Sewing Pattern

Sewing Bee Shift Dress

Dresses Garments Sew Plus Sewing Bee
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This semi-fitted shift dress is perfect for practising key techniques such as inserting facings, sleeves and a concealed zip. The hem is finished with a narrow band of self fabric bias binding as a mini facing. There is also a choice between a high or V-neck and the pattern can be shortened to make a T-shirt variation. The casual style means minimal fitting for a fuss-free garment that will flatter most figures.

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Essentials
Essentials
  1. Woven fabric with some drape, 150cm wide, 2.5m or 114 cm wide, 2.7m
  2. Lightweight fusible interfacing, 40cm
  3. Invisible zip, 28cm
  4. Coordinating sewing thread
Dimensions List
  1. Custom sized

Sew a shift dress

    1. Trace the pattern from your pattern sheet onto dressmaker’s tissue paper, transferring all the markings. Using the cutting guide, cut all the pieces from fabric. There are different front facings depending whether you’re making the high or V-neck option. Pin and sew the bust darts on the front piece. Press the darts down towards the hem. With right sides facing, pin the front and back together at the shoulder seams. Machine stitch. Neaten the seam allowances and press the seams open.

    2. If using, apply fusible interfacing to the front and back neck facings. With right sides together, pin the facings at the shoulder seams. Machine stitch. Neaten the seam allowances and press the seams open.Neaten the lower edge of the facing with a zig zag stitch or an overlocker.

    3. Lay the dress flat, with the right side facing up. Lay the facing right side down on top, matching up the raw edges of the neckline and the shoulder seams. Pin, then sew around the neckline. Clip around the neckline curve to allow it to sit flat when turned right side out [1].

    4. Press both the facing and the seam allowance away from the body of the dress. Understitch the facing around the neckline, sewing only through the facing and the seam allowance. Secure the facing to the shoulder seam allowance with a few small hand stitches.

    5. From dress fabric, make strips of bias binding for your hem. You’ll need two strips up to 78cm long; depending on the size you’re making, there will probably be a little leftover to trim off.Fold the two strips of bias binding in half lengthways, with the wrong sides on the inside. Press in place.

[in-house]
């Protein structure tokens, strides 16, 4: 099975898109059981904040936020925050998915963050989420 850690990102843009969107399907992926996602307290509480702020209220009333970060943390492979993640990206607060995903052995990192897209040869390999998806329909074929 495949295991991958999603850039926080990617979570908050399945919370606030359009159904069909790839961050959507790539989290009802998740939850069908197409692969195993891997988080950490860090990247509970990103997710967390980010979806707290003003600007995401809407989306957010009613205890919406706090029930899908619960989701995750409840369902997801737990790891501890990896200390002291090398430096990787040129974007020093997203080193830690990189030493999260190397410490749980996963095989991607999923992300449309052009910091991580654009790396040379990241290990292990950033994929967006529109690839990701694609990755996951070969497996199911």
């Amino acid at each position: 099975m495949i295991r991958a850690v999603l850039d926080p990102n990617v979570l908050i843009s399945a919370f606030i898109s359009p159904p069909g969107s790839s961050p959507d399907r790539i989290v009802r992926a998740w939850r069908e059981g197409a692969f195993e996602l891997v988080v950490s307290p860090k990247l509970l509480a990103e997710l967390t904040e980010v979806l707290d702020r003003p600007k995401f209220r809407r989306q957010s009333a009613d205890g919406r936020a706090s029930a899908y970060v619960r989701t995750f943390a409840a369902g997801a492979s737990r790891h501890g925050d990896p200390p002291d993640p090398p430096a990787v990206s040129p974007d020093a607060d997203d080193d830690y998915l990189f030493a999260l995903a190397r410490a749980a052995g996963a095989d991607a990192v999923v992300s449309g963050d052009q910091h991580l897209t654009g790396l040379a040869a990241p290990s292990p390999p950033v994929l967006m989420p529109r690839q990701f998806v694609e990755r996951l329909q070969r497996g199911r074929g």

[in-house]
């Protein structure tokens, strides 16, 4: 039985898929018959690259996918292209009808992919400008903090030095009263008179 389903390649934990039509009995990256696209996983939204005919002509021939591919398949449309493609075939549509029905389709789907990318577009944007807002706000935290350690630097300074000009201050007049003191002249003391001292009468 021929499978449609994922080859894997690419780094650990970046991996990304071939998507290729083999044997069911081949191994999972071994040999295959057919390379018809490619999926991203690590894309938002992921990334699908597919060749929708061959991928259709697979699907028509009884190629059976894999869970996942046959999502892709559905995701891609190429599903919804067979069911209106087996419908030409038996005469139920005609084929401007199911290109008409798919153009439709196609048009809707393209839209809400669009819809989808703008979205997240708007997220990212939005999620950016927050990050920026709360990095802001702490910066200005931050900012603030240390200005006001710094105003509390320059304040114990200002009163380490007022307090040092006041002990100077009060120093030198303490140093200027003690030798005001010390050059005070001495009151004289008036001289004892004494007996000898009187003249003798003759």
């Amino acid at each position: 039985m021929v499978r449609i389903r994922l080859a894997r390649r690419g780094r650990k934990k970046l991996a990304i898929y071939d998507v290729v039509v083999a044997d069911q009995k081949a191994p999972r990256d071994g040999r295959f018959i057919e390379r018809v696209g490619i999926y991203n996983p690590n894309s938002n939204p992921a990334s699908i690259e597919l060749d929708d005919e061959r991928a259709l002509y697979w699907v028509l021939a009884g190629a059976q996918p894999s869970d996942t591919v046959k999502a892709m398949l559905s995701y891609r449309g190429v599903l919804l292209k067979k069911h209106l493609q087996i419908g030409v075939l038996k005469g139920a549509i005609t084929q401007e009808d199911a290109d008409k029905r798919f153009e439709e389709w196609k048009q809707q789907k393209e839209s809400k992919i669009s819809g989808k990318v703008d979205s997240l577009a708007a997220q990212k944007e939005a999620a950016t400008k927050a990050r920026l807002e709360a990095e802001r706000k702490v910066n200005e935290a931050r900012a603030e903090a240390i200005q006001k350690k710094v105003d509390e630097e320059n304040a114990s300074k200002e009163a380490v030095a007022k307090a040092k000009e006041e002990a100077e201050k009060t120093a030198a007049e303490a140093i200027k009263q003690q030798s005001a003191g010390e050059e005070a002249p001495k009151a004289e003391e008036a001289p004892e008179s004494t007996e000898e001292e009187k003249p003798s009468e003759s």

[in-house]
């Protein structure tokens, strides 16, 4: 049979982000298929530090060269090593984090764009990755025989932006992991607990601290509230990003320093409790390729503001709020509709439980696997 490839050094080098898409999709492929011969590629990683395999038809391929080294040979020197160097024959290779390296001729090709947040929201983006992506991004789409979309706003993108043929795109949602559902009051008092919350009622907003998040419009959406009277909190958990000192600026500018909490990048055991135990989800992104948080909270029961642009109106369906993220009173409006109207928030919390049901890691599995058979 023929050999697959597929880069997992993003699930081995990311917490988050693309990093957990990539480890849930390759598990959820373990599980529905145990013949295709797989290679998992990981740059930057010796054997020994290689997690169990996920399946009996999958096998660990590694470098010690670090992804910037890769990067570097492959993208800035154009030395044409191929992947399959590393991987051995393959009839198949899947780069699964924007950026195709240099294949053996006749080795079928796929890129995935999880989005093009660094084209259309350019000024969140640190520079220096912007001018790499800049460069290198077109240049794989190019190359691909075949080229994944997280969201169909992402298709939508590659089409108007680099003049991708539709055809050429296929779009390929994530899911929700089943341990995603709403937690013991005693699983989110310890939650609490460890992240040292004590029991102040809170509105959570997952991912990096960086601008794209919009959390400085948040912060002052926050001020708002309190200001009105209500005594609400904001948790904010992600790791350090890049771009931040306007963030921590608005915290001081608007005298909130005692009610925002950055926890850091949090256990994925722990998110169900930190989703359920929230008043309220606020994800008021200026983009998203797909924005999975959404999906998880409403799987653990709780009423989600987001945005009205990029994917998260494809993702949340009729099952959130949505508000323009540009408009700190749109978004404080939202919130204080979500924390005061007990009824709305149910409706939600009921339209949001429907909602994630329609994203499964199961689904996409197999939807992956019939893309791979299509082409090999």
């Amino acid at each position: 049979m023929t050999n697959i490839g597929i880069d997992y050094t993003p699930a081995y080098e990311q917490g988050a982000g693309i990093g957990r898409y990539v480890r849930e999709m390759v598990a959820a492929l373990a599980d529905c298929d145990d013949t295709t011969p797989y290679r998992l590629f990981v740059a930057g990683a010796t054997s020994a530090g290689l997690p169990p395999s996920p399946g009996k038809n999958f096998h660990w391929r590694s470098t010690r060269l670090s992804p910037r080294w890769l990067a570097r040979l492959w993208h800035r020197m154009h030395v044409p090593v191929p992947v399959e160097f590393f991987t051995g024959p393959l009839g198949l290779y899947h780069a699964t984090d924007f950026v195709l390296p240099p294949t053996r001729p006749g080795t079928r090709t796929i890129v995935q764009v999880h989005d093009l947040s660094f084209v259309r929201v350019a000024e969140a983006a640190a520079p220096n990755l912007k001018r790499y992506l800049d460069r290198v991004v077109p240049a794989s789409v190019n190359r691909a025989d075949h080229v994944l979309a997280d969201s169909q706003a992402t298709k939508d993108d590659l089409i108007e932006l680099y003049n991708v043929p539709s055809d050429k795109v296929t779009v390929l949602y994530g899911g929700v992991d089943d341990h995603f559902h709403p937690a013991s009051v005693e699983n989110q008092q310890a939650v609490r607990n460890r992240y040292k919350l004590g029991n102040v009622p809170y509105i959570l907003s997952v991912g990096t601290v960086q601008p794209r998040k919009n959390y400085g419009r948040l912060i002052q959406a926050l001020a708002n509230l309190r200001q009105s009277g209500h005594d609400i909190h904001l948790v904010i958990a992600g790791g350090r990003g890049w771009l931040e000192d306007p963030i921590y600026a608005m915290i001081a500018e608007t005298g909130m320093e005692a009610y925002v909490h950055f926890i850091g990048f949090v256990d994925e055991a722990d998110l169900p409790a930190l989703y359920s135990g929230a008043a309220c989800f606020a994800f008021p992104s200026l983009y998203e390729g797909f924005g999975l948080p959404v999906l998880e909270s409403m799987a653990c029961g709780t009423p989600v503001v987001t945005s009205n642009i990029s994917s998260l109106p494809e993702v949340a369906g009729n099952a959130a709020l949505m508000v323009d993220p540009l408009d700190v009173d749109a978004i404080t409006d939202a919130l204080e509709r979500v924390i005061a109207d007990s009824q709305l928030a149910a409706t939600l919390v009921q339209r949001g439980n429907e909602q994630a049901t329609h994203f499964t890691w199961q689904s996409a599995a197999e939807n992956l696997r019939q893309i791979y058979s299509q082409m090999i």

6. With right sides together, aligning all the raw edges, pin the bias binding around the edge of the hem on the right side of the front of the dress, following the pattern markings and gently curving the binding around the hem [2]. Sew it in place, stitching 1cm from the edge. Repeat on the back of the dress. Trim and grade the seam allowances.

    7. Roll the bias binding over to the wrong side of the hem, so it’s not seen from the front, and press. Pin in place and edge stitch really close to the fold of the bias. From the wrong side, press the hem [3]. This sets and stretches out the stitches.

    8. Locate the zip placement notches on the left side seam of the back piece. Change to an invisible zip foot. Insert an invisible zip, then stitch the seam below as far as the hem. Stitch the seam above the zip up to the armhole in the same way [4]. Pin and stitch the right side seam, then neaten the seam allowance and press the seam open.

    9. Fold the sleeves in half, right sides together. Pin and sew the underarm seams [5]. Neaten the seam allowances separately, then press the seams open. Press 1cm, then 2cm to the wrong side on the lower edge of each sleeve. Slip stitch the folded edge of the sleeve hem in place [6].

    10. Turn the sleeves right side out. With the dress inside out, slip the sleeves through the armholes, matching up underarm seams with side seams and shoulder seams with notches on the sleeve heads. Pin around the armholes, easing the sleeve heads into the shoulders with extra pins.

    11. Use horizontally placed pins to help the sleeves fit without tucks or gathers, or roll the armhole over your hand to distribute the fullness. Carefully sew around the armhole, removing the pins as you work and holding it taut to ease in the sleeve head. Neaten the seam allowances and press the armhole seams towards the sleeve.

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